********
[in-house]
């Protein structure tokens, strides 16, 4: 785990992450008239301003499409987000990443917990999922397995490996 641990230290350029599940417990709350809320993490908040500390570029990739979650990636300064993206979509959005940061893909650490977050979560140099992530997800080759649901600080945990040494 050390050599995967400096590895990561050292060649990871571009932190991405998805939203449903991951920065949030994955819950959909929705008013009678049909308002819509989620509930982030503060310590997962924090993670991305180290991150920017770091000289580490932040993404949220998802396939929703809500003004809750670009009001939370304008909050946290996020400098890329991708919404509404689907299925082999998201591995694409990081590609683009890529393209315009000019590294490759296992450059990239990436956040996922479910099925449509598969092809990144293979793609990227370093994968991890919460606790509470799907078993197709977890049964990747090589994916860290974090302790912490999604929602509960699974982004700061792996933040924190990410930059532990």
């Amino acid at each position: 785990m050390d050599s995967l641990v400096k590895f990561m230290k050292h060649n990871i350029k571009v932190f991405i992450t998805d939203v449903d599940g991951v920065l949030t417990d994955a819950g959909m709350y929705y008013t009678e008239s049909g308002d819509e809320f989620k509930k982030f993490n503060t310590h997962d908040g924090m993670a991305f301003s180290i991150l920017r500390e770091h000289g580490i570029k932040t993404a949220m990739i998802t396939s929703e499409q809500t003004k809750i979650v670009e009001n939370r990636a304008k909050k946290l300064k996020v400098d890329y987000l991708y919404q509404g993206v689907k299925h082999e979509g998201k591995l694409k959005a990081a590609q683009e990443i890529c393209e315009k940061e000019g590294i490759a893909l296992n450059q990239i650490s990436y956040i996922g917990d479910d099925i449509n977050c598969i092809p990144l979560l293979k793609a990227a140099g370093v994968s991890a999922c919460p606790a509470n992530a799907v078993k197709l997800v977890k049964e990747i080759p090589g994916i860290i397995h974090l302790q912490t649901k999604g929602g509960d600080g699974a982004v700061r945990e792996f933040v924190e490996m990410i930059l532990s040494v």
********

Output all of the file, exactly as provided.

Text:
[in-house]
């Protein structure tokens, strides 16, 4: 785990992450008239301003499409987000990443917990999922397995490996 641990230290350029599940417990709350809320993490908040500390570029990739979650990636300064993206979509959005940061893909650490977050979560140099992530997800080759649901600080945990040494 050390050599995967400096590895990561050292060649990871571009932190991405998805939203449903991951920065949030994955819950959909929705008013009678049909308002819509989620509930982030503060310590997962924090993670991305180290991150920017770091000289580490932040993404949220998802396939929703809500003004809750670009009001939370304008909050946290996020400098890329991708919404509404689907299925082999998201591995694409990081590609683009890529393209315009000019590294490759296992450059990239990436956040996922479910099925449509598969092809990144293979793609990227370093994968991890919460606790509470799907078993197709977890049964990747090589994916860290974090302790912490999604929602509960699974982004700061792996933040924190990410930059532990």
């Amino acid at each position: 785990m050390d050599s995967l641990v400096k590895f990561m230290k050292h060649n990871i350029k571009v932190f991405i992450t998805d939203v449903d599940g991951v920065l949030t417990d994955a819950g959909m709350y929705y008013t009678e008239s049909g308002d819509e809320f989620k509930k982030f993490n503060t310590h997962d908040g924090m993670a991305f301003s180290i991150l920017r500390e770091h000289g580490i570029k932040t993404a949220m990739i998802t396939s929703e499409q809500t003004k809750i979650v670009e009001n939370r990636a304008k909050k946290l300064k996020v400098d890329y987000l991708y919404q509404g993206v689907k299925h082999e979509g998201k591995l694409k959005a990081a590609q683009e990443i890529c393209e315009k940061e000019g590294i490759a893909l296992n450059q990239i650490s990436y956040i996922g917990d479910d099925i449509n977050c598969i092809p990144l979560l293979k793609a990227a140099g370093v994968s991890a999922c919460p606790a509470n992530a799907v078993k197709l997800v977890k049964e990747i080759p090589g994916i860290i397995h974090l302790q912490t649901k999604g929602g509960d600080g699974a982004v700061r945990e792996f933040v924190e490996m990410i930059l532990s040494v």